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Article
Publication date: 12 June 2019

Abel Olaleye and Beatrice Oyinloluwa Adebara

The purpose of this paper is to re-examine the framework for determining property market maturity by including the economic characteristics of a country in the measure.

Abstract

Purpose

The purpose of this paper is to re-examine the framework for determining property market maturity by including the economic characteristics of a country in the measure.

Design/methodology/approach

The examination was done in Lagos property market, which was stratified into Mainland and Island markets. A total of 181 estate surveying and valuation firms and 87 property development companies, as represented by top-level managers, participated in the survey. Data were collected on their perception of property market maturity attributes that included market openness, presence of professionals, level of transparency and state of the economy, among others. The data were analyzed using mean rating and mean deviation.

Findings

The result showed that “diversity of real estate products and forms” was ranked highly and had reached a mature stage in Lagos Mainland, Island and the aggregated Lagos market. Contrarily, the state of the economy was still at immature stage in Lagos and its sub-markets. Overall, the results showed that the Lagos property market was emerging and that the inclusion of economic features in the maturity framework reduced the level of maturity of the market when compared with previous studies.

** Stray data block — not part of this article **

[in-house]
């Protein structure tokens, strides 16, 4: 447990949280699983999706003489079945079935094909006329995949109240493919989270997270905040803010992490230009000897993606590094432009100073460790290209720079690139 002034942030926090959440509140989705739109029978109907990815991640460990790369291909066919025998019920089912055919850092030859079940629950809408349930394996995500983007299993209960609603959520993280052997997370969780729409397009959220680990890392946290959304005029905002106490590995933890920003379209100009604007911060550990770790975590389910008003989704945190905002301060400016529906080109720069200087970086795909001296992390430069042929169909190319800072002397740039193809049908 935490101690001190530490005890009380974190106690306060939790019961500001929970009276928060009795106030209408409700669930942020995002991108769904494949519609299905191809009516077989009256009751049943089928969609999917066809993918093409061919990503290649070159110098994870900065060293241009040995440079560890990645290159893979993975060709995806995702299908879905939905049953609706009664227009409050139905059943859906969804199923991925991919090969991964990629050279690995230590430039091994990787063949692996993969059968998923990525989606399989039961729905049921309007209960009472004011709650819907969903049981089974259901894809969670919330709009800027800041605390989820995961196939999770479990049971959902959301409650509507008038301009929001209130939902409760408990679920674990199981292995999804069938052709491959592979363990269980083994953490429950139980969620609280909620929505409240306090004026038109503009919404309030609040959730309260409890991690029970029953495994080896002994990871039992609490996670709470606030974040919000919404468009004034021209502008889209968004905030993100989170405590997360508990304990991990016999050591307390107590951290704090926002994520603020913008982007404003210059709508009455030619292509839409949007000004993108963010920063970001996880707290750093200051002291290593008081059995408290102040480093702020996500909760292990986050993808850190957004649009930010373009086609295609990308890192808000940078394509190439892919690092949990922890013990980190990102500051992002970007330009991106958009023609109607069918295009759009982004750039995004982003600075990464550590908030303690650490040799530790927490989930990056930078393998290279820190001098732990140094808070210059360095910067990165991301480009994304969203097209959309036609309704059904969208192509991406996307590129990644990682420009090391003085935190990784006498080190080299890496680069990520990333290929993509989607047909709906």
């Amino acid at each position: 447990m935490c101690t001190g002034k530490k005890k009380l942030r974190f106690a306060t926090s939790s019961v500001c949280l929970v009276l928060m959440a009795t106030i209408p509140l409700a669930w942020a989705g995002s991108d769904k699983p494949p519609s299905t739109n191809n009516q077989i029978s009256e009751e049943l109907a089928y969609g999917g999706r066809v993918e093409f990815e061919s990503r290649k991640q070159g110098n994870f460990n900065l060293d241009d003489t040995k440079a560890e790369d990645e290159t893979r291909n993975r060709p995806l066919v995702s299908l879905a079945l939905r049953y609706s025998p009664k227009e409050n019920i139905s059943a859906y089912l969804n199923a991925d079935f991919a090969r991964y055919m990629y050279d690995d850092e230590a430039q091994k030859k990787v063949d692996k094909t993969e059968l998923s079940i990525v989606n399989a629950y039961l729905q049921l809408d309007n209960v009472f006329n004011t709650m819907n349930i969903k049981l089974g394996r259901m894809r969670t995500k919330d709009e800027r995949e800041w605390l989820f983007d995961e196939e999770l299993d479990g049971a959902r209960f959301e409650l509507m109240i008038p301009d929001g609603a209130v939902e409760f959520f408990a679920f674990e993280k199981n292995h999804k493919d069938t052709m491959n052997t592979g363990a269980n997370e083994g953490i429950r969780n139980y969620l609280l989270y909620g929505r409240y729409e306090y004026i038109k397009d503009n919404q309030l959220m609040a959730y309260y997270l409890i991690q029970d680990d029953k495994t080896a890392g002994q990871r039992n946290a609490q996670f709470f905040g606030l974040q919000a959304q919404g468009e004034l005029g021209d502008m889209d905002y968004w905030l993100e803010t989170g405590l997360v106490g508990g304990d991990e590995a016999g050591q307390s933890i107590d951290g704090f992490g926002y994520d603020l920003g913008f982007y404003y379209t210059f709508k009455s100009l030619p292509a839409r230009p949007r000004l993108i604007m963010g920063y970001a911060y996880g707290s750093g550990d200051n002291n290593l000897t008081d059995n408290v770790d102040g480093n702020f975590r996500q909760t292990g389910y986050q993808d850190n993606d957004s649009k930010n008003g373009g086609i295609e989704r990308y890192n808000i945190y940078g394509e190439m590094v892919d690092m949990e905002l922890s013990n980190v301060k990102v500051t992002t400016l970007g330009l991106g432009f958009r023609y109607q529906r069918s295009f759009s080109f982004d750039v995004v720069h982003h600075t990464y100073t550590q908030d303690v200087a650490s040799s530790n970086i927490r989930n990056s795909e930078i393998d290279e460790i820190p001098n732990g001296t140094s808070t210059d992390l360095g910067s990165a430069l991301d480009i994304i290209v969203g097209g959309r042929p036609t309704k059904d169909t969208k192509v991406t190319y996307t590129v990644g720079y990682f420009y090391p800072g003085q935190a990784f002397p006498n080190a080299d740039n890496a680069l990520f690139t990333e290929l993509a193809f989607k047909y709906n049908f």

Practical implications

The study implied that the assessment of the state of economy of a country, as part of the attributes for measuring property market maturity, will impact on the result and should be taken into consideration.

Originality/value

The study adds to the previous studies on property market maturity by assessing the impact of the economic characteristics of a country on the measure.

Details

Journal of Property Investment & Finance, vol. 37 no. 5
Type: Research Article
ISSN: 1463-578X

Keywords

Article
Publication date: 27 July 2018

Daramola Thompson Olapade, Timothy Oluwafemi Ayodele and Abel Olaleye

The purpose of this paper is to examine the of characteristics of Lagos, Nigeria property market and its submarkets on the prism of the market practitioners…

Abstract

Purpose

The purpose of this paper is to examine the of characteristics of Lagos, Nigeria property market and its submarkets on the prism of the market practitioners’ characteristics, market transaction structure and market maturity. This is done with a view to provide information capable of improving the flow of foreign real estate investment to the Lagos property market.

Design/methodology/approach